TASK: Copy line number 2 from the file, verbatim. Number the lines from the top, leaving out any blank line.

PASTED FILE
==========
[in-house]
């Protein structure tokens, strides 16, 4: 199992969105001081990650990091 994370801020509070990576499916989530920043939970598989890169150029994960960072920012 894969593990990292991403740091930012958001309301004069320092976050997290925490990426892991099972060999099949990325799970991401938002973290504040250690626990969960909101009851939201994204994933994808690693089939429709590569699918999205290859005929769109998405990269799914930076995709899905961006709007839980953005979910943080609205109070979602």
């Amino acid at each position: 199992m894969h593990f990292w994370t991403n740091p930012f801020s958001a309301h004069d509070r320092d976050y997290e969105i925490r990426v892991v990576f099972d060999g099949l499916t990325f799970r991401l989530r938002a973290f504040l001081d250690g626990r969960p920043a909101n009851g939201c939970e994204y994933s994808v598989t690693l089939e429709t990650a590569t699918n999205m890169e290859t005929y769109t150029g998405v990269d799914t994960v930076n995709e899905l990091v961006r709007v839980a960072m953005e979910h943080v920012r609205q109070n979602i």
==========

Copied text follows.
């Protein structure tokens, strides 16, 4: 199992969105001081990650990091 994370801020509070990576499916989530920043939970598989890169150029994960960072920012 894969593990990292991403740091930012958001309301004069320092976050997290925490990426892991099972060999099949990325799970991401938002973290504040250690626990969960909101009851939201994204994933994808690693089939429709590569699918999205290859005929769109998405990269799914930076995709899905961006709007839980953005979910943080609205109070979602």